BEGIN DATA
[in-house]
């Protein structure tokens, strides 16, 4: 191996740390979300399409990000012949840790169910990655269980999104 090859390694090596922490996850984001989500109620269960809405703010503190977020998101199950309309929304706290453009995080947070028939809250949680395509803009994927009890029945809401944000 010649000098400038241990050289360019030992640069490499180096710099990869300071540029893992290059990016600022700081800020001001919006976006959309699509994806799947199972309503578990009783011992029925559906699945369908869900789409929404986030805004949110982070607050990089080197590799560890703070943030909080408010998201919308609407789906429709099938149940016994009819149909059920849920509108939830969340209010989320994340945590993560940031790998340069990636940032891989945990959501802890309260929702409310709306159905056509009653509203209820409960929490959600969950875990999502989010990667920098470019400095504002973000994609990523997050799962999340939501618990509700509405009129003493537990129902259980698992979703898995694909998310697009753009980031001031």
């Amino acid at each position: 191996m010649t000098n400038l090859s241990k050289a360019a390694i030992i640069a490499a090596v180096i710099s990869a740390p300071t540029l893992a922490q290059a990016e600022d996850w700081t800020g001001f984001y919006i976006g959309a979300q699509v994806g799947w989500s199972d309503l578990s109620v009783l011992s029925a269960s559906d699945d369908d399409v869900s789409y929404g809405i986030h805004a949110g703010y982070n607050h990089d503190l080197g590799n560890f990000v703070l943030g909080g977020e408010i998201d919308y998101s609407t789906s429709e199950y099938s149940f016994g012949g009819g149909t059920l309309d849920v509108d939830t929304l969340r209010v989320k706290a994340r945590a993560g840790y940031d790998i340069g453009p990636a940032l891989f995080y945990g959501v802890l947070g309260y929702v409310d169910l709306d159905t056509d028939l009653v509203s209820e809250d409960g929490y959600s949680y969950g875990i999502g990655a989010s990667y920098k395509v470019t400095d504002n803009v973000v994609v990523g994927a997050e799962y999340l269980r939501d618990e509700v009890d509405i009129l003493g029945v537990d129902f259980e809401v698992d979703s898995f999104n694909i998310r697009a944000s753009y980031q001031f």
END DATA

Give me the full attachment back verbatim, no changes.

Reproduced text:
[in-house]
């Protein structure tokens, strides 16, 4: 191996740390979300399409990000012949840790169910990655269980999104 090859390694090596922490996850984001989500109620269960809405703010503190977020998101199950309309929304706290453009995080947070028939809250949680395509803009994927009890029945809401944000 010649000098400038241990050289360019030992640069490499180096710099990869300071540029893992290059990016600022700081800020001001919006976006959309699509994806799947199972309503578990009783011992029925559906699945369908869900789409929404986030805004949110982070607050990089080197590799560890703070943030909080408010998201919308609407789906429709099938149940016994009819149909059920849920509108939830969340209010989320994340945590993560940031790998340069990636940032891989945990959501802890309260929702409310709306159905056509009653509203209820409960929490959600969950875990999502989010990667920098470019400095504002973000994609990523997050799962999340939501618990509700509405009129003493537990129902259980698992979703898995694909998310697009753009980031001031």
């Amino acid at each position: 191996m010649t000098n400038l090859s241990k050289a360019a390694i030992i640069a490499a090596v180096i710099s990869a740390p300071t540029l893992a922490q290059a990016e600022d996850w700081t800020g001001f984001y919006i976006g959309a979300q699509v994806g799947w989500s199972d309503l578990s109620v009783l011992s029925a269960s559906d699945d369908d399409v869900s789409y929404g809405i986030h805004a949110g703010y982070n607050h990089d503190l080197g590799n560890f990000v703070l943030g909080g977020e408010i998201d919308y998101s609407t789906s429709e199950y099938s149940f016994g012949g009819g149909t059920l309309d849920v509108d939830t929304l969340r209010v989320k706290a994340r945590a993560g840790y940031d790998i340069g453009p990636a940032l891989f995080y945990g959501v802890l947070g309260y929702v409310d169910l709306d159905t056509d028939l009653v509203s209820e809250d409960g929490y959600s949680y969950g875990i999502g990655a989010s990667y920098k395509v470019t400095d504002n803009v973000v994609v990523g994927a997050e799962y999340l269980r939501d618990e509700v009890d509405i009129l003493g029945v537990d129902f259980e809401v698992d979703s898995f999104n694909i998310r697009a944000s753009y980031q001031f």